Qatar is gearing up for the first legislative elections in its history, in what analysts have called a step towards enhancing political participation for citizens in the Gulf state.
The October 2 polls will see Qatari citizens electing two-thirds of the 45-seat Shura Council, an advisory and legislative body that dates back to 1972 and is responsible for approving, rejecting and issuing general state policies and law proposals, as well as controlling the state budget. As per the country’s 2004 constitution, the emir will appoint the remaining 15 members.
Giorgio Cafiero, CEO and founder of Gulf State Analytics, a geopolitical risk consulting firm, said the vote “will not transform” the country “into a democracy”.
“But at least we can view it as a step in that direction, with these elections further gravitating Qatar towards a more representative system of governance,” he noted.
Political parties are banned in Qatar, but citizens are allowed to vote in municipal elections.
Yet an electoral law, which differentiates between naturalised and native Qatari citizens, has drawn criticism from human rights groups and naturalised citizens alike, who say it effectively disenfranchises thousands of Qataris from voting or running.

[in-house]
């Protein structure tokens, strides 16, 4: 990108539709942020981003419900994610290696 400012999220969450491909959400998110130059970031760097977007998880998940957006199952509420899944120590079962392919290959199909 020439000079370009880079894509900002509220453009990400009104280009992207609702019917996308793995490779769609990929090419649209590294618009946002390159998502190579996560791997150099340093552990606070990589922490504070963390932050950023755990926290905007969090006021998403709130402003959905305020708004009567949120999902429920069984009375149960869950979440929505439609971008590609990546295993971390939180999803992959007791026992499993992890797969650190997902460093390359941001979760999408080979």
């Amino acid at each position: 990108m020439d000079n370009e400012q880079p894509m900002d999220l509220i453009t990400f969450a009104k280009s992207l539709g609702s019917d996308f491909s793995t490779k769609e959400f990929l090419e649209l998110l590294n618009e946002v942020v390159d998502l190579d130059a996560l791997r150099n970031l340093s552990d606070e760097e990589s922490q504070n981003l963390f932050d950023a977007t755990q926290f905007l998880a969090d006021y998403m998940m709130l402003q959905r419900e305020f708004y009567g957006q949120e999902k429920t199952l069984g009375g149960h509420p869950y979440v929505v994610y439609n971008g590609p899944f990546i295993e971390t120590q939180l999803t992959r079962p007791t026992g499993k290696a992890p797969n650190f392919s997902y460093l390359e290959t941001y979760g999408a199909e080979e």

The law, approved by Emir Sheikh Tamim bin Hamad Al Thani in July, states that citizens over the age of 18, “whose original nationality is Qatari” or are considered naturalised but can prove their grandfathers were born in Qatar, can vote. However, other naturalised citizens are ineligible to run for legislative bodies and are denied the right to vote.
“Qatar’s attempt to establish citizen participation in government could have been a moment to celebrate, but it has been tarnished by denying many Qataris their full citizenship rights and repressing critics of arbitrary voter disenfranchisement,” Adam Coogle, deputy Middle East director at Human Rights Watch said last month. “The new laws have only reminded Qataris that they are not all equal.”
Small-scale protests broke out in August, mostly from members of the semi-nomadic al-Murra tribe who are affected by the citizenship electoral law, and at least 15 people were arrested, according to HRW.
A September 9 statement by Qatar’s Government Communications Office (GCO) said during the voters’ registration process, a small number of citizens were arrested for “violating Qatari Law for incitement of hate speech, abusive online behaviour towards voters, and incitement of violence towards law enforcement officers and other members of the general public”.
“Public debates and discussions around the elections have been actively encouraged by the government and a competitive campaign is expected among the eligible candidates,” the GCO statement said.
“In line with Qatar’s National Vision 2030, the elections aim to strengthen the role of the legislative branch of government and enhance the involvement of citizens in the political process.”
Inclusion of women